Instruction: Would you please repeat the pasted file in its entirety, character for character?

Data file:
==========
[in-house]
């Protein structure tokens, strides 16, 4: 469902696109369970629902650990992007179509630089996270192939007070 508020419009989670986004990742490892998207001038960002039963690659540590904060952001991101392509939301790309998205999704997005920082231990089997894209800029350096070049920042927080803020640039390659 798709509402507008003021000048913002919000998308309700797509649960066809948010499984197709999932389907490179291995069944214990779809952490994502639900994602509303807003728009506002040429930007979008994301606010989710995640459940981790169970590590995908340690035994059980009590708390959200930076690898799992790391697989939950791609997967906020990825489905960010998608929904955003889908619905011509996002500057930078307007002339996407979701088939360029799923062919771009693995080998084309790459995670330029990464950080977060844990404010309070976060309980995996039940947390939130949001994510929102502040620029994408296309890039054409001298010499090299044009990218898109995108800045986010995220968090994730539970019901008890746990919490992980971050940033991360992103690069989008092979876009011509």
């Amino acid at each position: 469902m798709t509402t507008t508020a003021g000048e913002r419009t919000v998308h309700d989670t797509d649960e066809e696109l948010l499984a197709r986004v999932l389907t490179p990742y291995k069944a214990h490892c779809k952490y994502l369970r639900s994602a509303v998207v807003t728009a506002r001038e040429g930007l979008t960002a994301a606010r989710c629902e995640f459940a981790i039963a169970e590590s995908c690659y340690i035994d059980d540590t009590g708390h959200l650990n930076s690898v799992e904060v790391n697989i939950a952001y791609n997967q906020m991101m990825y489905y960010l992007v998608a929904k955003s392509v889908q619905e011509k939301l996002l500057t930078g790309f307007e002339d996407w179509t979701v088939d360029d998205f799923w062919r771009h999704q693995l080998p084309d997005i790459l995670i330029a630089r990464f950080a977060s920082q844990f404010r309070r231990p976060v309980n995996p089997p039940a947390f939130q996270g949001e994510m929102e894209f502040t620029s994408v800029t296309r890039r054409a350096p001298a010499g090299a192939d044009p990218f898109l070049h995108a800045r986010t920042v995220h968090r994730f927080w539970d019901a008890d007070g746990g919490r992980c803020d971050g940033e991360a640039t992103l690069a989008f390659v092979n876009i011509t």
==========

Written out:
[in-house]
């Protein structure tokens, strides 16, 4: 469902696109369970629902650990992007179509630089996270192939007070 508020419009989670986004990742490892998207001038960002039963690659540590904060952001991101392509939301790309998205999704997005920082231990089997894209800029350096070049920042927080803020640039390659 798709509402507008003021000048913002919000998308309700797509649960066809948010499984197709999932389907490179291995069944214990779809952490994502639900994602509303807003728009506002040429930007979008994301606010989710995640459940981790169970590590995908340690035994059980009590708390959200930076690898799992790391697989939950791609997967906020990825489905960010998608929904955003889908619905011509996002500057930078307007002339996407979701088939360029799923062919771009693995080998084309790459995670330029990464950080977060844990404010309070976060309980995996039940947390939130949001994510929102502040620029994408296309890039054409001298010499090299044009990218898109995108800045986010995220968090994730539970019901008890746990919490992980971050940033991360992103690069989008092979876009011509």
């Amino acid at each position: 469902m798709t509402t507008t508020a003021g000048e913002r419009t919000v998308h309700d989670t797509d649960e066809e696109l948010l499984a197709r986004v999932l389907t490179p990742y291995k069944a214990h490892c779809k952490y994502l369970r639900s994602a509303v998207v807003t728009a506002r001038e040429g930007l979008t960002a994301a606010r989710c629902e995640f459940a981790i039963a169970e590590s995908c690659y340690i035994d059980d540590t009590g708390h959200l650990n930076s690898v799992e904060v790391n697989i939950a952001y791609n997967q906020m991101m990825y489905y960010l992007v998608a929904k955003s392509v889908q619905e011509k939301l996002l500057t930078g790309f307007e002339d996407w179509t979701v088939d360029d998205f799923w062919r771009h999704q693995l080998p084309d997005i790459l995670i330029a630089r990464f950080a977060s920082q844990f404010r309070r231990p976060v309980n995996p089997p039940a947390f939130q996270g949001e994510m929102e894209f502040t620029s994408v800029t296309r890039r054409a350096p001298a010499g090299a192939d044009p990218f898109l070049h995108a800045r986010t920042v995220h968090r994730f927080w539970d019901a008890d007070g746990g919490r992980c803020d971050g940033e991360a640039t992103l690069a989008f390659v092979n876009i011509t």